The Tax Foundation used data comparing costs of living
to look at how much — or how little — you can stretch your dollar across the country. Unsurprisingly, East Coast states like New York and Massachusetts ranked low for affordability, while Southern, Midwestern, and Mountain states ranked high.
The most expensive place on the list isn't what you'd expect (and technically, not a state). In the District of Columbia, $100 is worth only $84.67 in relative terms. While major American cities like San Francisco and NYC have developed reputations for their high costs of living, their states' suburban and rural areas bring down median statewide living costs. And since D.C.’s 'burbs are located in other states, there’s nothing to balance out the high cost of urban living.
The cheapest state, on the other hand, is Mississippi, where the relative value of $100 is $115.34. To put that $30.67 range in perspective, the Tax Foundation points out that would mean someone earning $50,000 after taxes in Mississippi would have to earn $68,000 in D.C. to afford a comparable lifestyle.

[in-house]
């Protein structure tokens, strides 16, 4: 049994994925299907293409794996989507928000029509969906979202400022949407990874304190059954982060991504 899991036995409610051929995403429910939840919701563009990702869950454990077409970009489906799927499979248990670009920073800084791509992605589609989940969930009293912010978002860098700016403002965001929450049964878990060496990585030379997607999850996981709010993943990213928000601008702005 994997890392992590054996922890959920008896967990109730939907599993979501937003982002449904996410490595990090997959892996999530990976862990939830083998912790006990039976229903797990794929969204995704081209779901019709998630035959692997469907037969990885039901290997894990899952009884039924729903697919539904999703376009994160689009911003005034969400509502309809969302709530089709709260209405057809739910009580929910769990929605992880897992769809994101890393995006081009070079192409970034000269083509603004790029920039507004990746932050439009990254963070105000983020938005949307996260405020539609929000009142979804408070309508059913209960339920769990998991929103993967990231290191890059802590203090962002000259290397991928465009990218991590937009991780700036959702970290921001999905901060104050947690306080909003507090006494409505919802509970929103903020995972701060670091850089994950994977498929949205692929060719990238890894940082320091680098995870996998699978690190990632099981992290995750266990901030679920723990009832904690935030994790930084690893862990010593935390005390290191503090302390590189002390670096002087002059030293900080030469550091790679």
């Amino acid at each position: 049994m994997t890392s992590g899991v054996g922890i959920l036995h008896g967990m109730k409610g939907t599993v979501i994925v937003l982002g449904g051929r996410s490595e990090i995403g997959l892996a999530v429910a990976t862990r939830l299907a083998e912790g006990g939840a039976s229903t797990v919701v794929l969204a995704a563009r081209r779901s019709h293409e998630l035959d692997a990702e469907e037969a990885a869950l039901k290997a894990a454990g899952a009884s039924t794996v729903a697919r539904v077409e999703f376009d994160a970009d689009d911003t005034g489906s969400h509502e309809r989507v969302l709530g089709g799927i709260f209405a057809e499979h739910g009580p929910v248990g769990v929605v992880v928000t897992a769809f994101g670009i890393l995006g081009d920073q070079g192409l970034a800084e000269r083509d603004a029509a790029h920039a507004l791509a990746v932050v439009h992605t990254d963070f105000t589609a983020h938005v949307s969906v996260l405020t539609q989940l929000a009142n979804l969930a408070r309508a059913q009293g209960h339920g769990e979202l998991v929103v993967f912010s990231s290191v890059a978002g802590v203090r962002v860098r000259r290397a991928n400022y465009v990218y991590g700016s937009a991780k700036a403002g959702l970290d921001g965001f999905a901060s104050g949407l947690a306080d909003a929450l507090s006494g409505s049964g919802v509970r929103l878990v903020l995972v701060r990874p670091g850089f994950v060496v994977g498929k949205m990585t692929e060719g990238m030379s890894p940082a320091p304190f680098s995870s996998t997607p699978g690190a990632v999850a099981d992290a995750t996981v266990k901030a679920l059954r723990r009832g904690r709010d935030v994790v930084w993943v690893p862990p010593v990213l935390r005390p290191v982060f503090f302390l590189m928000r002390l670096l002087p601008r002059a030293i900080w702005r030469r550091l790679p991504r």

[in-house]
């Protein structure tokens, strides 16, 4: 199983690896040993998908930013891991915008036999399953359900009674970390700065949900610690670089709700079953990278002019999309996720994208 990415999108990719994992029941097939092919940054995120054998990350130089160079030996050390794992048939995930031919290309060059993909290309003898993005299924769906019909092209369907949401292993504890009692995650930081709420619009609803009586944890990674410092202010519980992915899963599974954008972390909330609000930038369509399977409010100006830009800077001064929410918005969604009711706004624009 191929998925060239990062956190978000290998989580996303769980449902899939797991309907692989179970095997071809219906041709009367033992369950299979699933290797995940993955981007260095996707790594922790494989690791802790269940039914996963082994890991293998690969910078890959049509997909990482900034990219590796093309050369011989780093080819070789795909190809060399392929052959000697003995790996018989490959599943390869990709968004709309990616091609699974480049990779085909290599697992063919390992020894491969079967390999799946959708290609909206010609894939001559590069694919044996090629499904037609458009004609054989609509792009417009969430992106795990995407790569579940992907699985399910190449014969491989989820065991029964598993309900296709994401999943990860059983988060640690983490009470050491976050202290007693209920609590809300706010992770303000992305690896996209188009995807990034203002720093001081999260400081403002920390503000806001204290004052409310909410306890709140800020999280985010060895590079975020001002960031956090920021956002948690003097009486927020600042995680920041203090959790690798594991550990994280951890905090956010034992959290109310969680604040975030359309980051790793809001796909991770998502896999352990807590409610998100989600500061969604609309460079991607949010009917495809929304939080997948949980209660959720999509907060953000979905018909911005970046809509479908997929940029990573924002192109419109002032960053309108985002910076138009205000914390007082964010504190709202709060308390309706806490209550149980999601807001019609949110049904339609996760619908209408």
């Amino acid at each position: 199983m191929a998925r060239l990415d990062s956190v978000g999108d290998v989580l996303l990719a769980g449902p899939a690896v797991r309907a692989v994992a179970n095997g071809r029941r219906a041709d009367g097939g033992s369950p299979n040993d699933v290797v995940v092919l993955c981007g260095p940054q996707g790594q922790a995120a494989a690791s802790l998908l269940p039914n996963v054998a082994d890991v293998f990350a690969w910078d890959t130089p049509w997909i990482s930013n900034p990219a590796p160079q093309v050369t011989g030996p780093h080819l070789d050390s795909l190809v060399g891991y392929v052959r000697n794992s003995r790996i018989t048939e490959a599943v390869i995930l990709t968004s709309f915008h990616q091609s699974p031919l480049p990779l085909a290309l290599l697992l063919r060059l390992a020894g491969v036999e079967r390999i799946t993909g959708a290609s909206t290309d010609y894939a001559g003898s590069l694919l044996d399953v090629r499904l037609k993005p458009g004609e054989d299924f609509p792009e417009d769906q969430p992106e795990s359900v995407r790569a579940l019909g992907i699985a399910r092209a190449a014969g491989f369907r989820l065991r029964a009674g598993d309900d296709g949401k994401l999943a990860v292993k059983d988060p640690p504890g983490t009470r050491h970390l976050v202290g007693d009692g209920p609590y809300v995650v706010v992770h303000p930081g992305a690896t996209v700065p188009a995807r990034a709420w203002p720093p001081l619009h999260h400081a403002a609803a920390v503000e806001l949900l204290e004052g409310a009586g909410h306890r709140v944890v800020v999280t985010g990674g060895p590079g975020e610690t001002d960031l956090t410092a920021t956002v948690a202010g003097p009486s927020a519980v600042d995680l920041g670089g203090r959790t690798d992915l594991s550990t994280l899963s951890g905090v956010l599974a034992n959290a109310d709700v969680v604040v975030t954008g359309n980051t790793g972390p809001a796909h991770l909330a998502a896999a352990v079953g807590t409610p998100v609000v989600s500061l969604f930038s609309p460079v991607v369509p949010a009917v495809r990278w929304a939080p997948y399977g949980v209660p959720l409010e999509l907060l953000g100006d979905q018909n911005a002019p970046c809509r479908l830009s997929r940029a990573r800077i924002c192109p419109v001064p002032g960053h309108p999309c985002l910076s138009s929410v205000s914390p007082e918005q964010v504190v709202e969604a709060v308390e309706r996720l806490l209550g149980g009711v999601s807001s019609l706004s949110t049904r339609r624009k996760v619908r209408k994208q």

While high cost of living often correlates with higher wages, that’s not always the case. The study also found that Nebraskans earn, on average, comparable salaries to Californians. But in California $100 is only worth $88.97, compared with Nebraska’s $110.38. Now if only Nebraska had California’s sun and surf…